Case Study

LNG tank under construction at the Tongyeong terminalDesign and analysis of above-ground full containment LNG storage tanks

  • Development of the world's largest above ground LNG tank

  • Static, dynamic, thermal and nonlinear analysis

  • Strict design requirements met

KOGAS Gas Technology Corporation (KOGAS-Tech) is using LUSAS Civil & Structural software to help develop and continually improve its range of above ground full containment Liquified Natural Gas tanks. With the assistance of LUSAS engineering consultancy services LNG storage tank sizes of 140,000m3 were initially developed but now, using LUSAS Civil & Structural, an above ground full containment LNG tank with a capacity of 200,000m3 has been analysed and optimised. When completed it became the largest above ground full containment LNG storage tank in the world.

Tank development

Over the years KOGAS-Tech has developed two distinct types of above-ground post-tensioned concrete containment tanks. One involves the use of a proprietary inner membrane system, and the other comprises a steel nickel inner tank lining. Both are of a 140,000m3 capacity and have been installed at the Pyeongtaek and Tongyeong facilities in South Korea.

With the use of LUSAS software KOGAS-Tech has now developed a 200,000m3 above ground tank for the Pyeongtaek facility. Similar in nature to its smaller brother it has a 37.6m high nickel steel inner tank of 84m diameter insulated from a 86.4m inside diameter post-tensioned concrete wall. The steel tank sits on a concrete base slab supported by small diameter piles at close centres. The overall tank height to the top of the roof slab is 52.8m.

Cutaway of full containment LNG tankAnalyses undertaken

In analysing and developing its range of tanks KOGAS-Tech performs numerous finite element analyses with LUSAS including:

  • Static analysis

  • Wind loading

  • Modal and seismic analysis

  • Temperature modelling

  • Leakage modelling

  • Prestress / post-tensioning

  • Burn-out modelling

  • Relief valve heat flux modelling

  • Soil-structure interaction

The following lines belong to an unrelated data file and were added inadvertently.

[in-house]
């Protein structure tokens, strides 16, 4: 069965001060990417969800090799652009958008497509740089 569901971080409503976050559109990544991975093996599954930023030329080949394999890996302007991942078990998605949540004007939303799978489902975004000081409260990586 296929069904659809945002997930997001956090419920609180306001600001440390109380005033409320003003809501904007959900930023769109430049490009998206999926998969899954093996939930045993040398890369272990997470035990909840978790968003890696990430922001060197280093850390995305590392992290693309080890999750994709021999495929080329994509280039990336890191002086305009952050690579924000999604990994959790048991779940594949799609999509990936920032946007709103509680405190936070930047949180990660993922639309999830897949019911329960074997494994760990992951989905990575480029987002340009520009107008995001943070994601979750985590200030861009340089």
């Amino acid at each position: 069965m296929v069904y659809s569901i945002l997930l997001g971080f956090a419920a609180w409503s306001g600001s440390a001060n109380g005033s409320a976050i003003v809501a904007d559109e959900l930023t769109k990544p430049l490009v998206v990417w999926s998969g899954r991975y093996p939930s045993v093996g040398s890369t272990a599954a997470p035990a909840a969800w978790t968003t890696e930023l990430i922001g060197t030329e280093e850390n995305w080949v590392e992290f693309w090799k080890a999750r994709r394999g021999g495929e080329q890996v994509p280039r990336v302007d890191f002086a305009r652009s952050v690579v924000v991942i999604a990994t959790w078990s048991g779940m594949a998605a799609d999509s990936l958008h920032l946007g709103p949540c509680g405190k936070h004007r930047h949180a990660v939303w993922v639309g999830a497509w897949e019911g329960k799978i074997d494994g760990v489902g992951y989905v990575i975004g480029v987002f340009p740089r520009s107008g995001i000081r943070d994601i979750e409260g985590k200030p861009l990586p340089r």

Static analysis

For static analysis, 2D axisymmetric solid element and 3D shell element models are built and numerous static linear analysis loadcases are defined for various parts of the structure with the roof, the walls, the base slab etc being loaded independently. Load combinations then allow the effects of the multiple loadcases to be assessed.

Modal analysis

3D shell element modelling and eigenvalue analysis of the LNG tank outer shells and pressure relief platforms involves an examination of both the uncoupled and coupled response of the two structures. Lumped mass modelling is used for fluid/structure interaction of the LNG and for soil/structure interaction of the pile arrangements.

 

Wind load modelling

3D shell element modelling is used to carry out wind load analysis of the LNG tank outer shell. For this analysis, half-models can often be used due symmetry of both tank geometry and loading. The wind load is varied around the circumference of the outer walls using a Fourier distribution providing a normal pressure on the forward face of the structure and a suction to the rear face.

Seismic analysis

Interactive Modal Dynamics techniques are used in the calculation of the dynamic seismic response. Operational Basis Earthquake (OBE) and Safe Shutdown Earthquake analysis assessments are also run to satisfy code requirements. The generated data from the structural analysis is integrated to obtain base shear forces and bending moments in the wall.

Absolute stresses in top surfaces from wind loading

Absolute stresses in top surfaces from seismic loading envelope

Thermal modelling